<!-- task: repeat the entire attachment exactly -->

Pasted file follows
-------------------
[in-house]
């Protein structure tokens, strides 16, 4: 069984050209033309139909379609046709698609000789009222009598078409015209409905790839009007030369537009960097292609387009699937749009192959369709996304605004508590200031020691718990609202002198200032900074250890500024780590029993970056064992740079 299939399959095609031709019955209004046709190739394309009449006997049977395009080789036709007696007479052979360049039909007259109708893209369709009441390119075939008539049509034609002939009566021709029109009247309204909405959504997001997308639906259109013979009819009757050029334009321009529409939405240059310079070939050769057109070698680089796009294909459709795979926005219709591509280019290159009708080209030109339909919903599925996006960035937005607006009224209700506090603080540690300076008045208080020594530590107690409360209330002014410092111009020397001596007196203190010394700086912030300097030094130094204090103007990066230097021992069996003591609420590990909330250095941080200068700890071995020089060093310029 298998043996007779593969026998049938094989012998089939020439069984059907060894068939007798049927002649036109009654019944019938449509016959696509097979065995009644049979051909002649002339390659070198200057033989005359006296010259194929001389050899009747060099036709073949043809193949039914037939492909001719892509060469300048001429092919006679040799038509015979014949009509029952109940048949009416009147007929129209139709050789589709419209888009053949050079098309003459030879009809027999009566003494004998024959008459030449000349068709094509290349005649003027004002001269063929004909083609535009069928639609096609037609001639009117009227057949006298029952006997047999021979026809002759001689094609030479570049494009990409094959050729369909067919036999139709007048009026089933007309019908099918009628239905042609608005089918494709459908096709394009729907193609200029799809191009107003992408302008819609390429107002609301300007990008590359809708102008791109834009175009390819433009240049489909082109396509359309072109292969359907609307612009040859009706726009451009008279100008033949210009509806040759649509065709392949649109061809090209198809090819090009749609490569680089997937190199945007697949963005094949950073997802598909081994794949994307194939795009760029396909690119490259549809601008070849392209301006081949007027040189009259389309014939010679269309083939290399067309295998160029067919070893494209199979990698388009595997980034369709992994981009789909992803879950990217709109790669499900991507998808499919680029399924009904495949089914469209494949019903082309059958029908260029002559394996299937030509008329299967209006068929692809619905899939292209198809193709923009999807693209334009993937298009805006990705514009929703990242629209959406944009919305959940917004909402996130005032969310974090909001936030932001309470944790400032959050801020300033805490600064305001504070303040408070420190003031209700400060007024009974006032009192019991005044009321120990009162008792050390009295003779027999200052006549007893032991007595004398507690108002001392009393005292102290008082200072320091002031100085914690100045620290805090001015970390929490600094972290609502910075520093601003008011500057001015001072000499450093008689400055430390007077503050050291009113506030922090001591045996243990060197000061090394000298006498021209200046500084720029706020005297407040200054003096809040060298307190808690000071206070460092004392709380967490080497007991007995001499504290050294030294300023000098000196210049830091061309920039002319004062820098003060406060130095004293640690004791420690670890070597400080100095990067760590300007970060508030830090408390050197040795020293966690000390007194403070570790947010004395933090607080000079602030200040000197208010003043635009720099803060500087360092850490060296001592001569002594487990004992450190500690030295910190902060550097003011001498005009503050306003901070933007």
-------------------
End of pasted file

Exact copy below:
[in-house]
């Protein structure tokens, strides 16, 4: 069984050209033309139909379609046709698609000789009222009598078409015209409905790839009007030369537009960097292609387009699937749009192959369709996304605004508590200031020691718990609202002198200032900074250890500024780590029993970056064992740079 299939399959095609031709019955209004046709190739394309009449006997049977395009080789036709007696007479052979360049039909007259109708893209369709009441390119075939008539049509034609002939009566021709029109009247309204909405959504997001997308639906259109013979009819009757050029334009321009529409939405240059310079070939050769057109070698680089796009294909459709795979926005219709591509280019290159009708080209030109339909919903599925996006960035937005607006009224209700506090603080540690300076008045208080020594530590107690409360209330002014410092111009020397001596007196203190010394700086912030300097030094130094204090103007990066230097021992069996003591609420590990909330250095941080200068700890071995020089060093310029 298998043996007779593969026998049938094989012998089939020439069984059907060894068939007798049927002649036109009654019944019938449509016959696509097979065995009644049979051909002649002339390659070198200057033989005359006296010259194929001389050899009747060099036709073949043809193949039914037939492909001719892509060469300048001429092919006679040799038509015979014949009509029952109940048949009416009147007929129209139709050789589709419209888009053949050079098309003459030879009809027999009566003494004998024959008459030449000349068709094509290349005649003027004002001269063929004909083609535009069928639609096609037609001639009117009227057949006298029952006997047999021979026809002759001689094609030479570049494009990409094959050729369909067919036999139709007048009026089933007309019908099918009628239905042609608005089918494709459908096709394009729907193609200029799809191009107003992408302008819609390429107002609301300007990008590359809708102008791109834009175009390819433009240049489909082109396509359309072109292969359907609307612009040859009706726009451009008279100008033949210009509806040759649509065709392949649109061809090209198809090819090009749609490569680089997937190199945007697949963005094949950073997802598909081994794949994307194939795009760029396909690119490259549809601008070849392209301006081949007027040189009259389309014939010679269309083939290399067309295998160029067919070893494209199979990698388009595997980034369709992994981009789909992803879950990217709109790669499900991507998808499919680029399924009904495949089914469209494949019903082309059958029908260029002559394996299937030509008329299967209006068929692809619905899939292209198809193709923009999807693209334009993937298009805006990705514009929703990242629209959406944009919305959940917004909402996130005032969310974090909001936030932001309470944790400032959050801020300033805490600064305001504070303040408070420190003031209700400060007024009974006032009192019991005044009321120990009162008792050390009295003779027999200052006549007893032991007595004398507690108002001392009393005292102290008082200072320091002031100085914690100045620290805090001015970390929490600094972290609502910075520093601003008011500057001015001072000499450093008689400055430390007077503050050291009113506030922090001591045996243990060197000061090394000298006498021209200046500084720029706020005297407040200054003096809040060298307190808690000071206070460092004392709380967490080497007991007995001499504290050294030294300023000098000196210049830091061309920039002319004062820098003060406060130095004293640690004791420690670890070597400080100095990067760590300007970060508030830090408390050197040795020293966690000390007194403070570790947010004395933090607080000079602030200040000197208010003043635009720099803060500087360092850490060296001592001569002594487990004992450190500690030295910190902060550097003011001498005009503050306003901070933007």